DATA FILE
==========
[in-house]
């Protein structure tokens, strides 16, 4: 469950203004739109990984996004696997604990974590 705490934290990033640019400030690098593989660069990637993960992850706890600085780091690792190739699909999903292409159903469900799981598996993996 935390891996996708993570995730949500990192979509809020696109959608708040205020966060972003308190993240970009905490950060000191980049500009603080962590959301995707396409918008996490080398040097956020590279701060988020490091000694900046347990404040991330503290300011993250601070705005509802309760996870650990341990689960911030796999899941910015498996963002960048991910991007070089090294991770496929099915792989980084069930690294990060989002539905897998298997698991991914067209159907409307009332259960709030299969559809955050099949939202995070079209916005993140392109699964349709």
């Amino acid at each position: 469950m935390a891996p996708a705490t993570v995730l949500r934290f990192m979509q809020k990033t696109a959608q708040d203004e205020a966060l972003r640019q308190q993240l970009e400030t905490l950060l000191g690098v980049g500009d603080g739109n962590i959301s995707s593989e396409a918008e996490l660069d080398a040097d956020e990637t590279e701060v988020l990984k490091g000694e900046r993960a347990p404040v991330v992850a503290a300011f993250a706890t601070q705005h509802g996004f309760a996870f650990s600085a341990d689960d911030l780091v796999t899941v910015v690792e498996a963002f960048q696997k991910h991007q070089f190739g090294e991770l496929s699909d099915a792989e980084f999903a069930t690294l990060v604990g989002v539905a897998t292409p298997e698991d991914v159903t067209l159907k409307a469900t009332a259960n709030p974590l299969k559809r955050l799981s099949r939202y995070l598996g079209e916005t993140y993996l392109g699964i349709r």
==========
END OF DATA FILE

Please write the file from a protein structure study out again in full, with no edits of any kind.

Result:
[in-house]
């Protein structure tokens, strides 16, 4: 469950203004739109990984996004696997604990974590 705490934290990033640019400030690098593989660069990637993960992850706890600085780091690792190739699909999903292409159903469900799981598996993996 935390891996996708993570995730949500990192979509809020696109959608708040205020966060972003308190993240970009905490950060000191980049500009603080962590959301995707396409918008996490080398040097956020590279701060988020490091000694900046347990404040991330503290300011993250601070705005509802309760996870650990341990689960911030796999899941910015498996963002960048991910991007070089090294991770496929099915792989980084069930690294990060989002539905897998298997698991991914067209159907409307009332259960709030299969559809955050099949939202995070079209916005993140392109699964349709």
């Amino acid at each position: 469950m935390a891996p996708a705490t993570v995730l949500r934290f990192m979509q809020k990033t696109a959608q708040d203004e205020a966060l972003r640019q308190q993240l970009e400030t905490l950060l000191g690098v980049g500009d603080g739109n962590i959301s995707s593989e396409a918008e996490l660069d080398a040097d956020e990637t590279e701060v988020l990984k490091g000694e900046r993960a347990p404040v991330v992850a503290a300011f993250a706890t601070q705005h509802g996004f309760a996870f650990s600085a341990d689960d911030l780091v796999t899941v910015v690792e498996a963002f960048q696997k991910h991007q070089f190739g090294e991770l496929s699909d099915a792989e980084f999903a069930t690294l990060v604990g989002v539905a897998t292409p298997e698991d991914v159903t067209l159907k409307a469900t009332a259960n709030p974590l299969k559809r955050l799981s099949r939202y995070l598996g079209e916005t993140y993996l392109g699964i349709r």